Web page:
CEOs Of Chipotle, CVS, Discovery, Walmart Make The Most Compared To Employees’ Wages

Earlier this month, the Securities and Exchange Commission finalized a long-delayed rule that will require many businesses to publicly disclose the ratio of their top executive’s pay to the earnings of the typical employee. If the data in a newly released report is accurate, then the CEOs of Chipotle, CVS, Walmart, and Discovery Communications are each making more than 1,000 times the average salary of the people they employ.

This is according to research from Glassdoor.com, which ranked companies according to Glassdoor’s calculated ratio of CEO earnings to average employee pay.

The company with the highest ratio was Discovery Communications, whose CEO David Zaslav brought in $156 million, nearly 2,000 times that of the $80,000 average pay for Discovery employees. Interestingly, Discovery also had the highest pay of the 10 companies with the highest CEO:Worker pay ratio.

In fact, most of the companies with the highest ratios have employees with average earnings below $30,000, which means the CEO’s compensation doesn’t need to be astronomical for the pay ratio to be large.

For example, Glassdoor says the Chipotle CEO Steve Ells earned $28.9 million last year. That’s less than 1/5 the size the pay of Discovery’s Zaslav, but since — according to the report — the average Chipotle worker earned $19,000 (the least among all the top companies in the study), the pay ratio of 1,522:1 is the second-largest in the report.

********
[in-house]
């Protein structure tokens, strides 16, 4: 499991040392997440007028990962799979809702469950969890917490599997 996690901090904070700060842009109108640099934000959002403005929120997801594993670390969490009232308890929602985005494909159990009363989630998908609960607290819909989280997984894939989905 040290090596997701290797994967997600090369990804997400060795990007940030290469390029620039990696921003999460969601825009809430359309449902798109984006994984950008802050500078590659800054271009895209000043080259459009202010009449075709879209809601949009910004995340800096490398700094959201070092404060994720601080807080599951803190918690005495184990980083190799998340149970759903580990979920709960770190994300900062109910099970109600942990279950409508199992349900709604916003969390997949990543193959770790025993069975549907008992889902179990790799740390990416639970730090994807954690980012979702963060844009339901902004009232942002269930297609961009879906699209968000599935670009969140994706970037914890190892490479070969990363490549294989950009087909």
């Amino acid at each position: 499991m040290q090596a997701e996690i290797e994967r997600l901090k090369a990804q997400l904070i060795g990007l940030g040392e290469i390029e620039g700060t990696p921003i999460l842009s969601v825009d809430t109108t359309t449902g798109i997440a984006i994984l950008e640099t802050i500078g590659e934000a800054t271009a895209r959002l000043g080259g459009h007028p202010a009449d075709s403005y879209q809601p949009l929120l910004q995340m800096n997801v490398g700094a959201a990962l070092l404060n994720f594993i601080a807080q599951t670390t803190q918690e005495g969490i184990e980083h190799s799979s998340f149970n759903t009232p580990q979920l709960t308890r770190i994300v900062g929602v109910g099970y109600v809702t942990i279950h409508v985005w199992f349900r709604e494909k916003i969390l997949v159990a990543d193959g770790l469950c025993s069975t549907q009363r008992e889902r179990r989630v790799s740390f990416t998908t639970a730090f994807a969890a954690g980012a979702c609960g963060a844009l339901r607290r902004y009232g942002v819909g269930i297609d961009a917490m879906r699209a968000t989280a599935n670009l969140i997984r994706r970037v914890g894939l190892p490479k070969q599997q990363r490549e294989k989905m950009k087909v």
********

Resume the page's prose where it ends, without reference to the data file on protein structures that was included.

Filling out the top positions were CVS (#3; 1,192:1), Walmart (#4, 1,192:1) and Target (#5, 939:1). Aside from Discovery, Target had the highest average salary ($30,000) in the top five.

Likewise, both the Gap and Macy’s have average worker pay of $22,800 and the CEOs of both companies earned around $16 million last year. That’s not even in the top 25 for CEO pay, but because the average pay is so low, the resulting ratios are high enough to put Macy’s (724:1) and Gap (705:1) in the eighth and ninth spots, respectively.

Some companies have high average pay but are also led by CEOs making big bucks. Like Microsoft, where Glassdoor says the average pay is $137,000, but where CEO Satya Nadella pulls down $84 million a year. Or Oracle, where CEO Larry Ellison makes $67.2 million, equal to 573 times the average pay of $117,000.

The recently finalized SEC rule, mandated by Section 953(b) of the 2010 Dodd-Frank Wall Street Reform and Consumer Protection Act, doesn’t prescribe a specific format for companies to calculate the CEO-worker pay ratio. Rather, the SEC has is giving employers the ability to use any “reasonable method” that “works best for their own facts and circumstances.”

Thus, a company with many thousands of employees spread around the nation can use sampling and estimates to calculate its ratio. However, businesses must describe and detail their methodologies for obtaining their final figures.

Additionally, rather than requiring companies to run the numbers every year, they will only be made to disclose the ratio every three years — except in cases where there have been significant changes to employee numbers or pay structure.

One area in which the final rule is not giving flexibility to companies is the definition of “employee.” Rather than simply calculating full-time workers, the ratio must also include part-time and seasonal staff, which will have a significant impact on foodservice and retail companies that employ large numbers of short-term workers during certain times of year.